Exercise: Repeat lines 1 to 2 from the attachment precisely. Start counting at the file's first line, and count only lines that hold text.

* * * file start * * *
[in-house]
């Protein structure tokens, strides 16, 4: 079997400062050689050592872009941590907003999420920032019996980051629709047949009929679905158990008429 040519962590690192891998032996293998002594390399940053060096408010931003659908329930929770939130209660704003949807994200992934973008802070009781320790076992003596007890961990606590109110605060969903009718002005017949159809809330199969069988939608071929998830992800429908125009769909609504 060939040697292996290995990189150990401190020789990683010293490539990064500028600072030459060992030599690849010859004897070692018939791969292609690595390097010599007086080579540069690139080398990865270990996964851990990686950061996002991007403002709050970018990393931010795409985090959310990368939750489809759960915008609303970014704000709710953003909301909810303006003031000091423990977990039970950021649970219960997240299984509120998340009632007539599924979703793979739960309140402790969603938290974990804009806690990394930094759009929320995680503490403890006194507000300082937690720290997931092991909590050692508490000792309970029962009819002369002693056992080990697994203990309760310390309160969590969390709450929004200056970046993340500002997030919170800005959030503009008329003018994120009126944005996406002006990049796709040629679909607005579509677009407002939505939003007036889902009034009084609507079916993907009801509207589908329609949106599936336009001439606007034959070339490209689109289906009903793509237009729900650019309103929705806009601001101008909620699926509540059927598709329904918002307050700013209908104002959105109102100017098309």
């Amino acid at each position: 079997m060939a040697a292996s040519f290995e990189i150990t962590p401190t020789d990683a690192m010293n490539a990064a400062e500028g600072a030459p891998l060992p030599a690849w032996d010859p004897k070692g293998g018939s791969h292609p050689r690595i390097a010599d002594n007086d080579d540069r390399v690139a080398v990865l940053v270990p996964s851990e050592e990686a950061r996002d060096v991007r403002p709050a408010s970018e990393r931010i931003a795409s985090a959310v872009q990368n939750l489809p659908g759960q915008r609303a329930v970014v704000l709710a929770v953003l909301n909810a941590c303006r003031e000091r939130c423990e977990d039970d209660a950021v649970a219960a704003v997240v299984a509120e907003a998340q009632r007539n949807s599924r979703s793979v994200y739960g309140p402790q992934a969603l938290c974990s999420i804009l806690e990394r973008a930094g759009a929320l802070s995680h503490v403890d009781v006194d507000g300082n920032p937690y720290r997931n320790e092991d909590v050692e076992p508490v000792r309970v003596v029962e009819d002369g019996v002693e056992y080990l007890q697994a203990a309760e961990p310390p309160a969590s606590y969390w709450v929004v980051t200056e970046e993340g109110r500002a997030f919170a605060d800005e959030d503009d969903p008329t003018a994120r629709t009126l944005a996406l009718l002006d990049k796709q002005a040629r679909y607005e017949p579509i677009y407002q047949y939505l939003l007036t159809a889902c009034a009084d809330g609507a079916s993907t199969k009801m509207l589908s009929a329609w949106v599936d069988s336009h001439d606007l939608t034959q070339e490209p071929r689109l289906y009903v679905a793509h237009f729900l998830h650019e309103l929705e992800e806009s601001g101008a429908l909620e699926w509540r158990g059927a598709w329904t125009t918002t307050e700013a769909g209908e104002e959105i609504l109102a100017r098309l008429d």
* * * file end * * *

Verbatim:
[in-house]
């Protein structure tokens, strides 16, 4: 079997400062050689050592872009941590907003999420920032019996980051629709047949009929679905158990008429 040519962590690192891998032996293998002594390399940053060096408010931003659908329930929770939130209660704003949807994200992934973008802070009781320790076992003596007890961990606590109110605060969903009718002005017949159809809330199969069988939608071929998830992800429908125009769909609504 060939040697292996290995990189150990401190020789990683010293490539990064500028600072030459060992030599690849010859004897070692018939791969292609690595390097010599007086080579540069690139080398990865270990996964851990990686950061996002991007403002709050970018990393931010795409985090959310990368939750489809759960915008609303970014704000709710953003909301909810303006003031000091423990977990039970950021649970219960997240299984509120998340009632007539599924979703793979739960309140402790969603938290974990804009806690990394930094759009929320995680503490403890006194507000300082937690720290997931092991909590050692508490000792309970029962009819002369002693056992080990697994203990309760310390309160969590969390709450929004200056970046993340500002997030919170800005959030503009008329003018994120009126944005996406002006990049796709040629679909607005579509677009407002939505939003007036889902009034009084609507079916993907009801509207589908329609949106599936336009001439606007034959070339490209689109289906009903793509237009729900650019309103929705806009601001101008909620699926509540059927598709329904918002307050700013209908104002959105109102100017098309």